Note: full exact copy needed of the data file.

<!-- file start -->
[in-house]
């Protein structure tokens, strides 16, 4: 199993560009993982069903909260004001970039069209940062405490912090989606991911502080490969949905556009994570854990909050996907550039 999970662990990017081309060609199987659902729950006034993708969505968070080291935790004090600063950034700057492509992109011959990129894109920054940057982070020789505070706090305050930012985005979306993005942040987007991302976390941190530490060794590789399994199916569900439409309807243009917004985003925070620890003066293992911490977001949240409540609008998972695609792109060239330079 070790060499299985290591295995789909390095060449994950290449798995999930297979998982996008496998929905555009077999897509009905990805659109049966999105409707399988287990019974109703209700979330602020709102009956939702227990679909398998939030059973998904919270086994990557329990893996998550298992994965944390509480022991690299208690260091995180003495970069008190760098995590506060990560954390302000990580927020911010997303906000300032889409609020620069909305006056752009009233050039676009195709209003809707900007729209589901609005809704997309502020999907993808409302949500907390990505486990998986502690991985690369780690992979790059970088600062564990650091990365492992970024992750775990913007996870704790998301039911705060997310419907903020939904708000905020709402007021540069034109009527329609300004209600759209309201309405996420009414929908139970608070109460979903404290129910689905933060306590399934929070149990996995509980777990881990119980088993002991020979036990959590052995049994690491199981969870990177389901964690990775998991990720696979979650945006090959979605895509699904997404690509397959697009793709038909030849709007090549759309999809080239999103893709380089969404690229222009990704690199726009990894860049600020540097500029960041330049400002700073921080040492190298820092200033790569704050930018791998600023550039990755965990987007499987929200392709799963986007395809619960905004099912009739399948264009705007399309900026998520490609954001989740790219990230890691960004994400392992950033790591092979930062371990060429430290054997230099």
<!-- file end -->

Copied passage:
[in-house]
């Protein structure tokens, strides 16, 4: 199993560009993982069903909260004001970039069209940062405490912090989606991911502080490969949905556009994570854990909050996907550039 999970662990990017081309060609199987659902729950006034993708969505968070080291935790004090600063950034700057492509992109011959990129894109920054940057982070020789505070706090305050930012985005979306993005942040987007991302976390941190530490060794590789399994199916569900439409309807243009917004985003925070620890003066293992911490977001949240409540609008998972695609792109060239330079 070790060499299985290591295995789909390095060449994950290449798995999930297979998982996008496998929905555009077999897509009905990805659109049966999105409707399988287990019974109703209700979330602020709102009956939702227990679909398998939030059973998904919270086994990557329990893996998550298992994965944390509480022991690299208690260091995180003495970069008190760098995590506060990560954390302000990580927020911010997303906000300032889409609020620069909305006056752009009233050039676009195709209003809707900007729209589901609005809704997309502020999907993808409302949500907390990505486990998986502690991985690369780690992979790059970088600062564990650091990365492992970024992750775990913007996870704790998301039911705060997310419907903020939904708000905020709402007021540069034109009527329609300004209600759209309201309405996420009414929908139970608070109460979903404290129910689905933060306590399934929070149990996995509980777990881990119980088993002991020979036990959590052995049994690491199981969870990177389901964690990775998991990720696979979650945006090959979605895509699904997404690509397959697009793709038909030849709007090549759309999809080239999103893709380089969404690229222009990704690199726009990894860049600020540097500029960041330049400002700073921080040492190298820092200033790569704050930018791998600023550039990755965990987007499987929200392709799963986007395809619960905004099912009739399948264009705007399309900026998520490609954001989740790219990230890691960004994400392992950033790591092979930062371990060429430290054997230099």